[Today’s guest post is by Michelle R.]
the Californians for Life Summit. Despite being pro-life for several years, I
didn’t feel comfortable attending pro-life events. In 2016, I went to OneLife
LA with a secular friend who was pro-choice but open to learning more. I
invited her to the event with hopes that she would see a welcoming, productive
movement. At the event, we were surrounded by literature about political topics
not related to abortion and signs that read “RESPECT GOD’S LAW” and “REPENT” in
bold, red letters. One women angrily interrogated us when I told her that we don’t
pray. What I thought would be a great
opportunity to show my friend an inviting, loving community ended up being an
apology for the uncomfortable treatment by my fellow pro-lifers.
three hours away from my warm bed about to introduce myself to a group of
statewide pro-life leaders. As I rehearsed what I was going to say, I got the
idea to introduce myself as a former pro-choicer.
encouraged the start of important dialogue. People approached me to ask what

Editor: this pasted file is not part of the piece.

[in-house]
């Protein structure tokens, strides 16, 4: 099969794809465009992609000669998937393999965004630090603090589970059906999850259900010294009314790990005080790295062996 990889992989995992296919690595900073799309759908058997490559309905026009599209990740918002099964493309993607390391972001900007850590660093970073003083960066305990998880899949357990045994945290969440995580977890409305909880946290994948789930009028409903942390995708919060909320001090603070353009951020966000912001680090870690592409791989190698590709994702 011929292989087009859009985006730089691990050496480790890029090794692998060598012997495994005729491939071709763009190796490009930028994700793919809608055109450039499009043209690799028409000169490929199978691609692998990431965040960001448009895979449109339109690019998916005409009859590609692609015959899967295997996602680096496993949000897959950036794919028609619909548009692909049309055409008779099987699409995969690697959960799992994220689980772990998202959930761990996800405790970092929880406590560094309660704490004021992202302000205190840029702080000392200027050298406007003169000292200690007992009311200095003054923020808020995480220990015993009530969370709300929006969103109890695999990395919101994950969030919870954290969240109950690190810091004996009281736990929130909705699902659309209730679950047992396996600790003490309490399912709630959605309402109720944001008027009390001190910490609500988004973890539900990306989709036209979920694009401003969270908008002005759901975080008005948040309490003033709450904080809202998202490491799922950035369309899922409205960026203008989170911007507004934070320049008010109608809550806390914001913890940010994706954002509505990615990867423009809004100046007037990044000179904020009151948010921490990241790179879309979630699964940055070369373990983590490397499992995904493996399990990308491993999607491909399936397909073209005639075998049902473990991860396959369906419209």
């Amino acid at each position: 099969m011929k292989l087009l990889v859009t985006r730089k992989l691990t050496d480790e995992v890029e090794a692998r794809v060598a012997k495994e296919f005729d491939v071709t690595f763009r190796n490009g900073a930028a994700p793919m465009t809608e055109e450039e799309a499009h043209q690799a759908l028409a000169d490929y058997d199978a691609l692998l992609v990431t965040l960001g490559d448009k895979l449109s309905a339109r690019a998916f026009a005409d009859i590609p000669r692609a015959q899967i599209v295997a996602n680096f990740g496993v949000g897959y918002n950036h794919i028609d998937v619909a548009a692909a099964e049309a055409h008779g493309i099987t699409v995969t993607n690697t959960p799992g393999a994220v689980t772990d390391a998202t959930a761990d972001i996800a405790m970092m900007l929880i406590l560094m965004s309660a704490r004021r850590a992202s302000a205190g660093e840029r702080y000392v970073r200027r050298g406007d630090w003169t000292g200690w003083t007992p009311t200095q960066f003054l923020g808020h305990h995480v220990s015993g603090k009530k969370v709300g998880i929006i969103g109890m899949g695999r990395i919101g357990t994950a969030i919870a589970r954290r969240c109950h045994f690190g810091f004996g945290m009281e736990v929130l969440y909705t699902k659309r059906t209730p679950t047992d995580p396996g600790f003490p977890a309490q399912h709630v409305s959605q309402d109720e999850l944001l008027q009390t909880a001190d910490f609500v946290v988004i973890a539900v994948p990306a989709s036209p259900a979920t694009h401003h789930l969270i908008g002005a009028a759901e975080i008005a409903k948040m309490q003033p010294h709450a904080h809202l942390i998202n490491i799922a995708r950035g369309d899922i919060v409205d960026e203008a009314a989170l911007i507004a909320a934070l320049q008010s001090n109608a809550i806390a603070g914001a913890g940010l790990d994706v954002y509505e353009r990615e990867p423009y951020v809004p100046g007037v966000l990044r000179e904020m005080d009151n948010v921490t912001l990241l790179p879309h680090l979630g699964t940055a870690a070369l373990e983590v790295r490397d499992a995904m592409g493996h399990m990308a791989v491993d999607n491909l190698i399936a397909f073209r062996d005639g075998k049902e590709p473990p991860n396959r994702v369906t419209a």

made me change my mind. The focus of the majority of the conversations were
about how we can create a more comprehensive movement and naturally they wanted
input from non-traditional pro-lifers. Many of these groups were enthusiastic to
share new projects aimed at diversifying their message.
there was still progress to be made. One PRC director talked to me about how
important it is to have a welcoming community. I felt that we were reaching an
understanding, so I asked if non-Christians were allowed to volunteer at her
center. She responded, “no, because we do things in a way that Christ would and
atheists cannot replicate that,” I was running out of time, but this would have
been a perfect opportunity to explain ways in which we can assist pregnancy
centers that do not interfere with their mission. How many other atheists like
me have skills to contribute but are dismissed because we can’t do things “the
Christ way”? I thought about this particular conversation on the drive home and
wondered if anyone has ever previously asked her that question.
that people had for us several secularists at the event. I got so many hugs,
handshakes, and even shared tears with some of the guests. I strongly encourage
all nonconventional pro-lifers to go out there and share your ideas. Leaders in
the community want to hear from us and learn from us. The larger our presence, the more
revolutionary our impact will be.
to be tolerant is just common sense to me. I’ll admit I had preconceived
notions prior to attending, and I’m sure that there were opinions about my blue
hair and piercings long before I said anything. Stereotypes get shattered when
you have real conversations. Breaking down misconceptions, even of each other,
is lifesaving work in action.